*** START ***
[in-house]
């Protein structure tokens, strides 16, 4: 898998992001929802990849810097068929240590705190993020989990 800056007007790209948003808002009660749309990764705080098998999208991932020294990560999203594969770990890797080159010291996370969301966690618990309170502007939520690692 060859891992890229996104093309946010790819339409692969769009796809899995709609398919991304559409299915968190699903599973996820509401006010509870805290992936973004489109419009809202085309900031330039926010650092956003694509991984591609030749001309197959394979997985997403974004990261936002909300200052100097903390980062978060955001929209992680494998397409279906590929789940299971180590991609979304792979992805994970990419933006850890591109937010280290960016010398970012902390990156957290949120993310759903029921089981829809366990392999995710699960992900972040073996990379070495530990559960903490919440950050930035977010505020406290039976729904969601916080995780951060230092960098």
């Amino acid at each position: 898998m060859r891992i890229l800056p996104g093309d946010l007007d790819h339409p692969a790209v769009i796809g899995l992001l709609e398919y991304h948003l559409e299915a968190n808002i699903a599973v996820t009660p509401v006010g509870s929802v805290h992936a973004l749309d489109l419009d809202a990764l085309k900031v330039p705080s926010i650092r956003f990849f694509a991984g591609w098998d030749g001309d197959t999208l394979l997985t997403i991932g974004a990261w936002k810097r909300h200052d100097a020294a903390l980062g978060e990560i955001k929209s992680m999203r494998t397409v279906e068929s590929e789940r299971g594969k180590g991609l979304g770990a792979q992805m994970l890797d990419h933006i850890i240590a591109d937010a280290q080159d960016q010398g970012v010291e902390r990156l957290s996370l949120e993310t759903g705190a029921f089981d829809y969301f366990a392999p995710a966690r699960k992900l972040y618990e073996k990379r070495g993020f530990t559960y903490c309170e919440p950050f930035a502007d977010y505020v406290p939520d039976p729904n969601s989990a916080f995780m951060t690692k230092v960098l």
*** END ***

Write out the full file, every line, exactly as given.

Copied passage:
[in-house]
């Protein structure tokens, strides 16, 4: 898998992001929802990849810097068929240590705190993020989990 800056007007790209948003808002009660749309990764705080098998999208991932020294990560999203594969770990890797080159010291996370969301966690618990309170502007939520690692 060859891992890229996104093309946010790819339409692969769009796809899995709609398919991304559409299915968190699903599973996820509401006010509870805290992936973004489109419009809202085309900031330039926010650092956003694509991984591609030749001309197959394979997985997403974004990261936002909300200052100097903390980062978060955001929209992680494998397409279906590929789940299971180590991609979304792979992805994970990419933006850890591109937010280290960016010398970012902390990156957290949120993310759903029921089981829809366990392999995710699960992900972040073996990379070495530990559960903490919440950050930035977010505020406290039976729904969601916080995780951060230092960098």
């Amino acid at each position: 898998m060859r891992i890229l800056p996104g093309d946010l007007d790819h339409p692969a790209v769009i796809g899995l992001l709609e398919y991304h948003l559409e299915a968190n808002i699903a599973v996820t009660p509401v006010g509870s929802v805290h992936a973004l749309d489109l419009d809202a990764l085309k900031v330039p705080s926010i650092r956003f990849f694509a991984g591609w098998d030749g001309d197959t999208l394979l997985t997403i991932g974004a990261w936002k810097r909300h200052d100097a020294a903390l980062g978060e990560i955001k929209s992680m999203r494998t397409v279906e068929s590929e789940r299971g594969k180590g991609l979304g770990a792979q992805m994970l890797d990419h933006i850890i240590a591109d937010a280290q080159d960016q010398g970012v010291e902390r990156l957290s996370l949120e993310t759903g705190a029921f089981d829809y969301f366990a392999p995710a966690r699960k992900l972040y618990e073996k990379r070495g993020f530990t559960y903490c309170e919440p950050f930035a502007d977010y505020v406290p939520d039976p729904n969601s989990a916080f995780m951060t690692k230092v960098l």